The Justice Department argued in the Anthem-Cigna case that a merger would result in higher prices, lower quality, reduced consumer choice and less innovation. It’s expected to make a similar argument in the Aetna-Humana case next week.

“Because of the offer of divestiture, the Aetna-Humana merger may have a better chance,” Greaney said. “But I think the Justice Department has a very strong argument on the merits in both cases.”

Meanwhile, David Balto, a former attorney with the Justice Department’s Antitrust Division who opposes both mergers, said the Aetna-Humana tie-up will result in more concentration than an Anthem-Cigna marriage.

“I think the competitive concerns are even greater,” Balto said. “I think the Justice Department has an even stronger case against Aetna and Humana.”

The reason, Balto said, is that the Justice Department can point to previous cases where insurers made divestitures but premiums rose sharply anyway.

He said divestitures were made in  1999 when Aetna and Prudential merged and in 2008 when United and Sierra merged and prices increased by 7 percent and 13.7 percent, respectively.

Balto said the biggest failure was the 2012 Humana-Arcadian merger, where one of the three companies that acquired business divested as part of the merger “exited the market, another company partially exited the market, and premiums increased by 44 percent.”

First reported in CTMirror, our media partner.

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Asian Host First Culture Night


HARTFORD — The Asian American Student Association at Trinity College hosted the first Intercollegiate Asian American Culture Night in the Admissions Grand Room.

In addition to the Trinity students who hosted the event in November, the conference welcomed Asian culture clubs from the University of Connecticut, Eastern Connecticut State University, Connecticut College, and Wesleyan University.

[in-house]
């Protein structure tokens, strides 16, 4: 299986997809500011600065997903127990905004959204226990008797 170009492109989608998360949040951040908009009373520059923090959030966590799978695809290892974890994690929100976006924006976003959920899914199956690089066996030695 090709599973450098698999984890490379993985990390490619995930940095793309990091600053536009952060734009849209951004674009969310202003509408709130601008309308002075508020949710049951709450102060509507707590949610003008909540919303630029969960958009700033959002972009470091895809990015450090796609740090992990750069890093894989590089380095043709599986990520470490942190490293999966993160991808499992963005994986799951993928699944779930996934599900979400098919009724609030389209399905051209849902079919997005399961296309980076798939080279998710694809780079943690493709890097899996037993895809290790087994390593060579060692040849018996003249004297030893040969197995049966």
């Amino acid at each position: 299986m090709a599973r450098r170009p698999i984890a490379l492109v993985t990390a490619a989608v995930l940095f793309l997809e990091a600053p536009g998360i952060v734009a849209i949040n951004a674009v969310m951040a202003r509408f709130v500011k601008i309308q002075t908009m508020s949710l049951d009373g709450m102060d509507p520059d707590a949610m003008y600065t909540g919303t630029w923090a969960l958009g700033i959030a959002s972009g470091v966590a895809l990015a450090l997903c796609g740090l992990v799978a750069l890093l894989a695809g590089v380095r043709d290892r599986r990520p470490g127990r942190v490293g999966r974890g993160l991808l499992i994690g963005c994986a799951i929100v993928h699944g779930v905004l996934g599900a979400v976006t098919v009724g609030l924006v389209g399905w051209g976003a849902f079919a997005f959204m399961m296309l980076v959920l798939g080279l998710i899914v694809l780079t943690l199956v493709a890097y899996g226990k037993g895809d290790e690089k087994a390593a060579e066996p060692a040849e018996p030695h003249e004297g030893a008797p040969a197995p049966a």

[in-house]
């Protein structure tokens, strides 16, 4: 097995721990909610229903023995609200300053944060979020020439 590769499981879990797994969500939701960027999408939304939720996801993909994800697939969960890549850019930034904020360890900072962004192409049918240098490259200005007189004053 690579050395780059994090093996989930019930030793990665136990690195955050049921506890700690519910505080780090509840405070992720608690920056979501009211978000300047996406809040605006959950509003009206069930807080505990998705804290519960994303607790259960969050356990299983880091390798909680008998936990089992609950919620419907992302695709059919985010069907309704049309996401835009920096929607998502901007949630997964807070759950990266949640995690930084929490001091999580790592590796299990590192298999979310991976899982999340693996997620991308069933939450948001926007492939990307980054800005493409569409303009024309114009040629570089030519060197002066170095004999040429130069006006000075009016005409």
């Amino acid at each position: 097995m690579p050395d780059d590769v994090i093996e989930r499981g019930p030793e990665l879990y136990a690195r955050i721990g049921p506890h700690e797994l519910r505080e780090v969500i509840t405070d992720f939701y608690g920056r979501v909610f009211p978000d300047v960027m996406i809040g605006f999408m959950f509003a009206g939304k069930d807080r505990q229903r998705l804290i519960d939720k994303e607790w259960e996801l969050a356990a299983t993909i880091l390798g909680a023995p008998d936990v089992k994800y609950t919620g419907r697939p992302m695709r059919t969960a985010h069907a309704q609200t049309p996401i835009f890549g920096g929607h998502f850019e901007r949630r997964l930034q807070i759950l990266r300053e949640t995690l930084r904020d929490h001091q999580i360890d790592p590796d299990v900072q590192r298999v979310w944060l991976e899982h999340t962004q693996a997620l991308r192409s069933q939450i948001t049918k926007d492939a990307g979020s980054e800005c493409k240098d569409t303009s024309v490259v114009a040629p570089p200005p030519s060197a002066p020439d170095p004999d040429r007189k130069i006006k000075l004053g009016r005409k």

Members of the Trinity College Asian American Student Association executive board with Trinity College President Joanne Berger-Sweeney

Members of the Trinity College Asian American Student Association executive board with Trinity College President Joanne Berger-Sweeney

Each club brought food to share with the group, and offered introductions and presentations as the students got to know one another. “The energy was very high, and the enthusiasm for future events such as this was very apparent,” said Ethan Yang, the first-year representative for Trinity’s AASA and one of the conference organizers. “During the open microphone session, many people passionately discussed issues relating to the Asian American identity, including conflicts with tradition, acceptance, fitting in, and being criticized for not looking Asian.”

The event organizers believe that this was the first step toward forming a coalition to unite Asian American culture clubs from colleges across Connecticut. The organization aims to encourage further collaboration and communication amongst its member clubs.

“My co-host Hamna Tariq and I had the privilege of hosting one of the most successful and productive AASA events ever,” Yang said. “Overall, this event was an unprecedented and historic step that has created momentum that will surely change the state of Connecticut for the collegiate Asian American, and hopefully all cultures.”